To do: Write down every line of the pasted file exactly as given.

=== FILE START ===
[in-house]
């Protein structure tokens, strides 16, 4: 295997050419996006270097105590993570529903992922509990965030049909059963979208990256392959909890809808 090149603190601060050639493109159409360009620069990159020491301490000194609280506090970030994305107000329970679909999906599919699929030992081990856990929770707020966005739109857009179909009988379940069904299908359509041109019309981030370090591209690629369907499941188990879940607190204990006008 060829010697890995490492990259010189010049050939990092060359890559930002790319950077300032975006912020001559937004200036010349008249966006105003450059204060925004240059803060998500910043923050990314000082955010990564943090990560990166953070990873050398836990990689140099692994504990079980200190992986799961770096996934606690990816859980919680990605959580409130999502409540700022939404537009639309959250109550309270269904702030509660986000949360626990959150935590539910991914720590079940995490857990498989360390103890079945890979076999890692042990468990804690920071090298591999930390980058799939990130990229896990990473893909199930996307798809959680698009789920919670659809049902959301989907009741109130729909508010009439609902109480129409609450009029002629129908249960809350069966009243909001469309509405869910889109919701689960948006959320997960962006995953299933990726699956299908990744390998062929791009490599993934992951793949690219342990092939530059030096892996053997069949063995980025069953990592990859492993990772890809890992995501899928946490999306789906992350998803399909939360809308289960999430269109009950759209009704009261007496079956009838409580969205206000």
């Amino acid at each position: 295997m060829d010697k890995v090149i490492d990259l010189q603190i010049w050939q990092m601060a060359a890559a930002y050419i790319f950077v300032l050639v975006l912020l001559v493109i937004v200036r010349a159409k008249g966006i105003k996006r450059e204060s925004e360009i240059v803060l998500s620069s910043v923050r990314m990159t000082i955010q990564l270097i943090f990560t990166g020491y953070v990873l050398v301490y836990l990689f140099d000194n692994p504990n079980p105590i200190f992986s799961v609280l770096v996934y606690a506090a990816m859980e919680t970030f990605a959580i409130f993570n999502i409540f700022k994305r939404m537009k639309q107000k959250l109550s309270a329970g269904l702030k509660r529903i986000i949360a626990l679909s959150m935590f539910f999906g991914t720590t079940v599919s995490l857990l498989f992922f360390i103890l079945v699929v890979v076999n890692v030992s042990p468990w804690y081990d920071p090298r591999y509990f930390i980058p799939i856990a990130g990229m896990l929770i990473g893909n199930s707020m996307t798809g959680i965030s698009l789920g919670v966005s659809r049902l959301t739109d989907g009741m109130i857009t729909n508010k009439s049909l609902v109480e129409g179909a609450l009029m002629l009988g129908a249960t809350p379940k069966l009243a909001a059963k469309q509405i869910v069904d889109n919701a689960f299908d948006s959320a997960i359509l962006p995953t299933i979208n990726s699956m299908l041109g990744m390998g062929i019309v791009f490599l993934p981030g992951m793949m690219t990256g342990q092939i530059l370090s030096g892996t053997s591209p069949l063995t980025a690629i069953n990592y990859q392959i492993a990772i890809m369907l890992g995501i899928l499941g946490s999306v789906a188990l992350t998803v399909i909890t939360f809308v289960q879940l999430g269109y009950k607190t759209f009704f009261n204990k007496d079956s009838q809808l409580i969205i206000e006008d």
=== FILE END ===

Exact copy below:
[in-house]
């Protein structure tokens, strides 16, 4: 295997050419996006270097105590993570529903992922509990965030049909059963979208990256392959909890809808 090149603190601060050639493109159409360009620069990159020491301490000194609280506090970030994305107000329970679909999906599919699929030992081990856990929770707020966005739109857009179909009988379940069904299908359509041109019309981030370090591209690629369907499941188990879940607190204990006008 060829010697890995490492990259010189010049050939990092060359890559930002790319950077300032975006912020001559937004200036010349008249966006105003450059204060925004240059803060998500910043923050990314000082955010990564943090990560990166953070990873050398836990990689140099692994504990079980200190992986799961770096996934606690990816859980919680990605959580409130999502409540700022939404537009639309959250109550309270269904702030509660986000949360626990959150935590539910991914720590079940995490857990498989360390103890079945890979076999890692042990468990804690920071090298591999930390980058799939990130990229896990990473893909199930996307798809959680698009789920919670659809049902959301989907009741109130729909508010009439609902109480129409609450009029002629129908249960809350069966009243909001469309509405869910889109919701689960948006959320997960962006995953299933990726699956299908990744390998062929791009490599993934992951793949690219342990092939530059030096892996053997069949063995980025069953990592990859492993990772890809890992995501899928946490999306789906992350998803399909939360809308289960999430269109009950759209009704009261007496079956009838409580969205206000």
């Amino acid at each position: 295997m060829d010697k890995v090149i490492d990259l010189q603190i010049w050939q990092m601060a060359a890559a930002y050419i790319f950077v300032l050639v975006l912020l001559v493109i937004v200036r010349a159409k008249g966006i105003k996006r450059e204060s925004e360009i240059v803060l998500s620069s910043v923050r990314m990159t000082i955010q990564l270097i943090f990560t990166g020491y953070v990873l050398v301490y836990l990689f140099d000194n692994p504990n079980p105590i200190f992986s799961v609280l770096v996934y606690a506090a990816m859980e919680t970030f990605a959580i409130f993570n999502i409540f700022k994305r939404m537009k639309q107000k959250l109550s309270a329970g269904l702030k509660r529903i986000i949360a626990l679909s959150m935590f539910f999906g991914t720590t079940v599919s995490l857990l498989f992922f360390i103890l079945v699929v890979v076999n890692v030992s042990p468990w804690y081990d920071p090298r591999y509990f930390i980058p799939i856990a990130g990229m896990l929770i990473g893909n199930s707020m996307t798809g959680i965030s698009l789920g919670v966005s659809r049902l959301t739109d989907g009741m109130i857009t729909n508010k009439s049909l609902v109480e129409g179909a609450l009029m002629l009988g129908a249960t809350p379940k069966l009243a909001a059963k469309q509405i869910v069904d889109n919701a689960f299908d948006s959320a997960i359509l962006p995953t299933i979208n990726s699956m299908l041109g990744m390998g062929i019309v791009f490599l993934p981030g992951m793949m690219t990256g342990q092939i530059l370090s030096g892996t053997s591209p069949l063995t980025a690629i069953n990592y990859q392959i492993a990772i890809m369907l890992g995501i899928l499941g946490s999306v789906a188990l992350t998803v399909i909890t939360f809308v289960q879940l999430g269109y009950k607190t759209f009704f009261n204990k007496d079956s009838q809808l409580i969205i206000e006008d």